The $20 trillion U.S. economy was strong as 2020 began. It has been for the past 3 years. With the onset of COVID-19, that situation changed drastically. The often-repeated statement is that the U.S. economy is headed for a depression as the result of COVID-19. I would challenge that statement and rather than saying the current economic situation is the result of COVID-19, I would say the American public and the economy is in a severely stressed situation as the result of the decisions surrounding COVID-19.
The economy’s performance prior to the outbreak of coronavirus was running on all eight cylinders. We didn’t slip into a recession as the result of a cyclical business downturn. Rather, it was the result of Americans becoming unemployed as the result of business closures and social distancing as the result of coronavirus posing a significant and perhaps unprecedented disruption to the economy. Again, this is not a result of the business cycle.
“Unprecedented” is the term is used to describe an event that has never happened before. I don’t use that term lightly, but I would say that when entire cities and businesses are shut down, the word unprecedented is a fair description. Subsequently, those events have led to a severe economic downturn and changed people’s behavior which brings me to the topic of markets.
Analyzing markets and projecting prices in the current environment is definitely challenging. However, I will not go so far as to use the term “unprecedented.” I think the term “uncertainty” more aptly describes the market outlook.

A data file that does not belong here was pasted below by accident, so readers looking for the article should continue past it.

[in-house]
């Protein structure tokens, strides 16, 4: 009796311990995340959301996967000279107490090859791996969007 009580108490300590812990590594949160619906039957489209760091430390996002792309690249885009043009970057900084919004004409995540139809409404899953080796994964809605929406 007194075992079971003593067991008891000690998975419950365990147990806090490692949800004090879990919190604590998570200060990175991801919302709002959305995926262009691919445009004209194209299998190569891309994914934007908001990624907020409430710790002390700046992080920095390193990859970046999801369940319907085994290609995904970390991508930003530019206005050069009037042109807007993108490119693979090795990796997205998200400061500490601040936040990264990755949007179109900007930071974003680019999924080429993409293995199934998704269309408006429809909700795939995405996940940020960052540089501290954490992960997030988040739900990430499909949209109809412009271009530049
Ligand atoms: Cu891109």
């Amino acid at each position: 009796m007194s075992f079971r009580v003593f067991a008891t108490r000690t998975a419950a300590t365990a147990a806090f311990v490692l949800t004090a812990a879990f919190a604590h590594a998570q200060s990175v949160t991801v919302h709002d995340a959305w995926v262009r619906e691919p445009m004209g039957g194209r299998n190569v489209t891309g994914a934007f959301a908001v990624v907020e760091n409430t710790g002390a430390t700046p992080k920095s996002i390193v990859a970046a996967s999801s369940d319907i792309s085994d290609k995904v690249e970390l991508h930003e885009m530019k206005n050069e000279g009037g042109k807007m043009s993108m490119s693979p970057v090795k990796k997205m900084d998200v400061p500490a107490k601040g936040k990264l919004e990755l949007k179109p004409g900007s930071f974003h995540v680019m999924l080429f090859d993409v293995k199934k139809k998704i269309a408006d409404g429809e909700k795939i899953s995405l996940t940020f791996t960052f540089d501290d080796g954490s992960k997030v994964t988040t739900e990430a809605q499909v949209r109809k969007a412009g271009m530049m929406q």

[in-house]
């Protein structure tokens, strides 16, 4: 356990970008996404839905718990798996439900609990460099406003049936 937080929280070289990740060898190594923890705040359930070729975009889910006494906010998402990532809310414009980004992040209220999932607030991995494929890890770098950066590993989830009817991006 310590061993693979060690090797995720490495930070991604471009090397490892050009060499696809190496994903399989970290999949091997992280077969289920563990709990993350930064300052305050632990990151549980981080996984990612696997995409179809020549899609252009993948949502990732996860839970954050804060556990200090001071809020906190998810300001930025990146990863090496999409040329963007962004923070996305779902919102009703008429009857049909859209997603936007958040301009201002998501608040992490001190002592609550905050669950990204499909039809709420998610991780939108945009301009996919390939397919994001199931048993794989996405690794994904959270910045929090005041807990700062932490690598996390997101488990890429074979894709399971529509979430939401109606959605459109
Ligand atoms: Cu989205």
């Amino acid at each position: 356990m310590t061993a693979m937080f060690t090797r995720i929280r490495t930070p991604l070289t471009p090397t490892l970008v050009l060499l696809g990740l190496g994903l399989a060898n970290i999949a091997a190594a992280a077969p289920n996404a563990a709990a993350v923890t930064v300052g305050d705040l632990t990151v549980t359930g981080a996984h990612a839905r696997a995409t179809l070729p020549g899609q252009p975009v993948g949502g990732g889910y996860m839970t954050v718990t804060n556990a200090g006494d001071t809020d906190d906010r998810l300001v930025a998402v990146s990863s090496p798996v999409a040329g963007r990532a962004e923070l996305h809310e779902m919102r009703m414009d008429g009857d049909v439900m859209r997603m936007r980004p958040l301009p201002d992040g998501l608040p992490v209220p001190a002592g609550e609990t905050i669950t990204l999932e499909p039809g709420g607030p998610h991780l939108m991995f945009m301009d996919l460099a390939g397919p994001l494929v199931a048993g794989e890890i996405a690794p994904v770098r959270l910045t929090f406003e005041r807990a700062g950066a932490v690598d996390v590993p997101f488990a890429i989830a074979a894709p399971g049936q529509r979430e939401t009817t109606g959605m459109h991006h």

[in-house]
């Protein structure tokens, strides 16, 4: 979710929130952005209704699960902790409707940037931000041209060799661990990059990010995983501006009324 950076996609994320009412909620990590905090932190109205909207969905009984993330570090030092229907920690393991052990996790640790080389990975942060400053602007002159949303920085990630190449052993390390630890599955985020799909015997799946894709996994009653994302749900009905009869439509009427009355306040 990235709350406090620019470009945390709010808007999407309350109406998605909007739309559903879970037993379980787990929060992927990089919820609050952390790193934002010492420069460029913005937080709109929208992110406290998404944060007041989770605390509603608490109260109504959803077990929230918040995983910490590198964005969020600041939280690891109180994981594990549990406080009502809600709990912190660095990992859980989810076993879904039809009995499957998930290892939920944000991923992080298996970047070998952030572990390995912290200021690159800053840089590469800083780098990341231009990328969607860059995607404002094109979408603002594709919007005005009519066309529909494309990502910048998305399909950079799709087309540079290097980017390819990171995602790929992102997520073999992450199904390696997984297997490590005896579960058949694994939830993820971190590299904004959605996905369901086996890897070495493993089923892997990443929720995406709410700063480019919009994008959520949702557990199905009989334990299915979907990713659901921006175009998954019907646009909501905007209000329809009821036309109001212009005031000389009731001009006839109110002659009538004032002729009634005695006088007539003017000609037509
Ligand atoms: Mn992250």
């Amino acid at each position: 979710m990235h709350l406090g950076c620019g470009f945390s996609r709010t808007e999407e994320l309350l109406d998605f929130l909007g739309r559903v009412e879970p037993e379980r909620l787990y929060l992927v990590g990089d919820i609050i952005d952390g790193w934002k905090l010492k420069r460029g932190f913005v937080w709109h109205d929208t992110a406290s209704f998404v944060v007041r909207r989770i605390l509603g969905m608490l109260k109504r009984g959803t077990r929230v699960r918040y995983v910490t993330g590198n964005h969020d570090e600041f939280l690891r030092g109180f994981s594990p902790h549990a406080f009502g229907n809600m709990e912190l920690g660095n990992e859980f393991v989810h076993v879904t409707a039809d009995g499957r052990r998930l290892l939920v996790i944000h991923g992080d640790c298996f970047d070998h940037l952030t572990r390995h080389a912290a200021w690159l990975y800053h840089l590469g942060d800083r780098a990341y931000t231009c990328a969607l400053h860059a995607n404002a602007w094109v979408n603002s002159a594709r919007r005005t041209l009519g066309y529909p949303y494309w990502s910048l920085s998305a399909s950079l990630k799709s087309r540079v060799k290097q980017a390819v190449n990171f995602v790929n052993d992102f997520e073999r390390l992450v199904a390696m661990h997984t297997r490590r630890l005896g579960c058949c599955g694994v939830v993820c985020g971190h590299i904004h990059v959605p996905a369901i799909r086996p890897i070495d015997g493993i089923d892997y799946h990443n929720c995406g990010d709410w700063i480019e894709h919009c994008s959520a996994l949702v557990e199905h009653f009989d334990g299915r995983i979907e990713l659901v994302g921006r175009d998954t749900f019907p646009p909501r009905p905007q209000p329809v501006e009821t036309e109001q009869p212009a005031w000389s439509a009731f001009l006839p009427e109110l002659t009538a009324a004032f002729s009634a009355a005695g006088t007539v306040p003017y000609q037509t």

Consumer behavior has become very disrupted and unpredictable. Hoarding may be a normal response to being told to stay at home, but now the question is what will be the tone of consumer buying behavior once the incidence of coronavirus has peaked and begins to decline? Further, when will that “curve flatten” as the experts say and a decline be firmly in place? Those are the key demand-related questions that will shape the market going forward. And that discussion is only further frustrated with regard to the question of opening restaurants.
Supply is one issue. We do a pretty good job of analyzing and projecting that number. Certainly, record beef, pork, poultry production, individually and in total, this year is likely if not highly probable. I am projecting total meat supplies to reach over 228 lbs. per person and the highest since 2007 when that figure was 221 lbs.
Production may be unprecedented this year setting a new record. But demand is the central factor in regard to prices going forward. From that perspective, it may well be “unprecedented” when the lives of U.S. and global consumers return to “normal”.
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